Historic Landscape Characterisation

Vale of Ffestiniog - Area 28 Lower wooded slopes, Moelwyn range

© Crown copyright. All rights reserved, Gwynedd Archaeological Trust, 100017916, 2005

Historic background

The lower slopes of Moelwyn Bach, reaching down to the Dwyryd. These areas formed part of the Oakeley and Dduallt estates in the eighteenth and nineteenth century, and have been commercially exploited for timber since at least the eighteenth century (see introduction, section 8.2). The Trust has recently carried out work on behalf of the Forestry Commission on Cymerau Isaf, a block of woodland in the east end of this character area, which is an SSSI and Local Nature Reserve owned by the Woodland Trust. This unpublished report is in the SMR (report number 426) and is quoted extensively here as it encapsulates much of the history and character of this area.

Little has survived in the way of estate documents or maps for Cymerau Isaf (one of the most important blocks of woodland at the astern end of the valley) although one of these, dated 1802, shows plans for a proposed road from Lord Newborough’s quarries at Blaenau Ffestiniog. It uses what was already an archaic convention, in which buildings and other features are shown as if in bird’s eye view rather than in plan, and shows a small farm-house at Cymerau Isaf, but provides no information on the woodlands other than showing a wooded area immediately adjacent. A map of 1813 shows the cottage to the south of Cymerau Isaf, r’Allt, without identifying it as such, but gives no details of Cymerau Isaf itself. The third, an ‘ocular survey’ of 1827 for what may be either a road or a railway, is equally uninformative.

Such documents which do survive are otherwise those which record Pengwern’s transactions with other estates. The earliest reference to Cymerau Isaf comes in 1739, when it was owned by the Pengwern estate. Pengwern itself, an imposing house of late sixteenth century date, stands barely 500m to the north-east of the Cymerau Isaf farmhouse. It was built and inhabited by a family of local consequence, who adopted the surname Lewis in the eighteenth century, Anne Lewis of Pengwern married Owen Wynne of Llwyn, Denbighshire, and the property remained in their hands until the death of the Rev. Dr Maurise Wynne in 1835. It ceased to be a family home c.1800 and was divided up into tenements. Pengwern and Cymerau Isaf remained in the possession of a collateral descendant until 1919, when all the lands were sold. Part of the estate, including Cymerau Isaf, semms to have been bought by the Newborough family, and was sold by them again in 1937.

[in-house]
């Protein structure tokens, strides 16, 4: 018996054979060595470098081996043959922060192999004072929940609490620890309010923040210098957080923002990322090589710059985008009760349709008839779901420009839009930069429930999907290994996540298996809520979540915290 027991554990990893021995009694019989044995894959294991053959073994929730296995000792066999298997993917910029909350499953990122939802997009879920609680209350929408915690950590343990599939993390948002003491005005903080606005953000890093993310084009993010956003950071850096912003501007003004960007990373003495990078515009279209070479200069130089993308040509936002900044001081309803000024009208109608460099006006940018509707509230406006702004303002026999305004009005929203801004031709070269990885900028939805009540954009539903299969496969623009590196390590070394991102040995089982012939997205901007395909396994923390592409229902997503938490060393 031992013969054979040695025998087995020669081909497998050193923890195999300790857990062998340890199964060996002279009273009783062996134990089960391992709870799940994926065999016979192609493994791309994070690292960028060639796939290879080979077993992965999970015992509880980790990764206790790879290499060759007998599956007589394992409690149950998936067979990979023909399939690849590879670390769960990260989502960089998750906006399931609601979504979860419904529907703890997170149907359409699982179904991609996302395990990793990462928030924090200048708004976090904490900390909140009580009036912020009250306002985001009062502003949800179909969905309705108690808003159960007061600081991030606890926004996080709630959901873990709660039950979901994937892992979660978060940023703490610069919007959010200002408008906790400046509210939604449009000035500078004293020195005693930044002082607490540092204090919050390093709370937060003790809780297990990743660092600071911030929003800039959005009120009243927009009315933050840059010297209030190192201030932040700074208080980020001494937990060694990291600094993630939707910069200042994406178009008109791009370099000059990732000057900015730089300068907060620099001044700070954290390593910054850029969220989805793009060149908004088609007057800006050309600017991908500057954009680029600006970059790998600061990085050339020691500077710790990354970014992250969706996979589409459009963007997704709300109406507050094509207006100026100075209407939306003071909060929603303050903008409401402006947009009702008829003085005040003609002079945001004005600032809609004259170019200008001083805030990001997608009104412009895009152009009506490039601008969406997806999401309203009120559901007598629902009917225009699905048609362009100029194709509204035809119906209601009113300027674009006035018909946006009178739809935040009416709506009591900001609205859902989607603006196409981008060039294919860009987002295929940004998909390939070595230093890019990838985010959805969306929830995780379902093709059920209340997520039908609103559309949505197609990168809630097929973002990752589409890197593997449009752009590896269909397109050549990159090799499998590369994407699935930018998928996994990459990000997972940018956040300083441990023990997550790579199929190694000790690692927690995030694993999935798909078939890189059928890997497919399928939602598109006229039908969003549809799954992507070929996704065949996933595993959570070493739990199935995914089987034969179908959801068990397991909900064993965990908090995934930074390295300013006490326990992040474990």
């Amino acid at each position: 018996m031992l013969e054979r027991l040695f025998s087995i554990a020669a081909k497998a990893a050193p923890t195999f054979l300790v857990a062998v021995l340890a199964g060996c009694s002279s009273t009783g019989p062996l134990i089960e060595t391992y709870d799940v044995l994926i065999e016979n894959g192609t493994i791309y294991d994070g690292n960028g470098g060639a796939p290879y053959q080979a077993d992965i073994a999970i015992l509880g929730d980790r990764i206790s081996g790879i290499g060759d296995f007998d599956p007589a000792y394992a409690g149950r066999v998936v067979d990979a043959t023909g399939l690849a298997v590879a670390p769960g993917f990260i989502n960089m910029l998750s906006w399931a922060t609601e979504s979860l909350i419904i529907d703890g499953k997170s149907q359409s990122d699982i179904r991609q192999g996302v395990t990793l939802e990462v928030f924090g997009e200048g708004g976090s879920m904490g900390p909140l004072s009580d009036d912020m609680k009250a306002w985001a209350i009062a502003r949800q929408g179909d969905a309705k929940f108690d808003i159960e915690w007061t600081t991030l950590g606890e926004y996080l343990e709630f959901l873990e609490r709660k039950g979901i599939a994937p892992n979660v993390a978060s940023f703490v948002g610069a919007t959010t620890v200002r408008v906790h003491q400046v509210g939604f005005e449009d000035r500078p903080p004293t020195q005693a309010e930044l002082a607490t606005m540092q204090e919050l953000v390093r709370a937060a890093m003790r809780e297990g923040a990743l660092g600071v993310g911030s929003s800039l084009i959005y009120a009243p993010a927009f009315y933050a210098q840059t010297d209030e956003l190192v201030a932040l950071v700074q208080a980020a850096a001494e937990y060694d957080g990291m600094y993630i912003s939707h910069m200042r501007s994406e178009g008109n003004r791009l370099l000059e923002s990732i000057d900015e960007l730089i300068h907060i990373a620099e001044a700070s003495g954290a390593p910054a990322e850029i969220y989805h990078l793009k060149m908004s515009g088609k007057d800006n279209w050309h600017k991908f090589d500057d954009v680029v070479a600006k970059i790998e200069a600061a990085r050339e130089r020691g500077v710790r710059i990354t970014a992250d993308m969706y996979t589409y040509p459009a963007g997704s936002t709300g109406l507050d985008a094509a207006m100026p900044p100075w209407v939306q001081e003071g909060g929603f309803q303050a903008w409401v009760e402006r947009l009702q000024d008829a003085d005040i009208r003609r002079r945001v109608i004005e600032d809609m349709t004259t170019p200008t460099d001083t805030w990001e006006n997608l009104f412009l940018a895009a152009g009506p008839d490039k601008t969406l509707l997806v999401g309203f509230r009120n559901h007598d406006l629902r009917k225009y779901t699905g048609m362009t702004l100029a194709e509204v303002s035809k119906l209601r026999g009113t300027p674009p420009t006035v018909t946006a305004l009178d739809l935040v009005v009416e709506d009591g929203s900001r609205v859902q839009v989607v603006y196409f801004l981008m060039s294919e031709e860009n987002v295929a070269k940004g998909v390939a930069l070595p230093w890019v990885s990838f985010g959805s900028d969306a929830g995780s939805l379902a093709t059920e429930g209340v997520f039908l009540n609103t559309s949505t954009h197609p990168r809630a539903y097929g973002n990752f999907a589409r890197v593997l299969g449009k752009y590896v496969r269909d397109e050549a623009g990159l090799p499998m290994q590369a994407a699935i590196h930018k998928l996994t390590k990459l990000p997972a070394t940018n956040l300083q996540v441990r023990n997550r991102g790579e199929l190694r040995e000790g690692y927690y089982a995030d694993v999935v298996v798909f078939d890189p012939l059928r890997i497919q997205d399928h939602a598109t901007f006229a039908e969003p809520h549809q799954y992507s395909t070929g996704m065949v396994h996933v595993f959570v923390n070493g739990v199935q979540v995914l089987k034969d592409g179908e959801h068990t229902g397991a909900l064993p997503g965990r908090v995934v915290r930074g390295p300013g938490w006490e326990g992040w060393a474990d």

An adjacent holding, Cymerau Uchaf is recorded in 1739, and again on the 1818 2” ordnance survey, though the 1” ordnance survey of 1839-1841 records the farm simply as ‘Cymerau’, as does the tithe award schedule of 1843. The farm is named as Cymerau Isaf on the first edition 6” ordnance survey.

However, despite the comparative paucity of information relating specifically to Cymerau Isaf and to general agricultural management within the holding, more general information survives relating to the woodlands both of Cymerau and the areas immediately adjacent.


Key historic landscape characteristics

Wooded slopes

The steep valley sides are almost entirely covered in broadleaved sessile oak woodland, much of which is SSSI and some of the most important ancient and semi-natural woodland in north Wales. The area includes the important sub-medieval dwelling known as Dduallt (a lsied building), around which the Dduallt estate was based. The steep slopes appear to preclude the existance of earlier relict remains within the woodland, which is the chief characteristic of the area, although there may be scope for further work.


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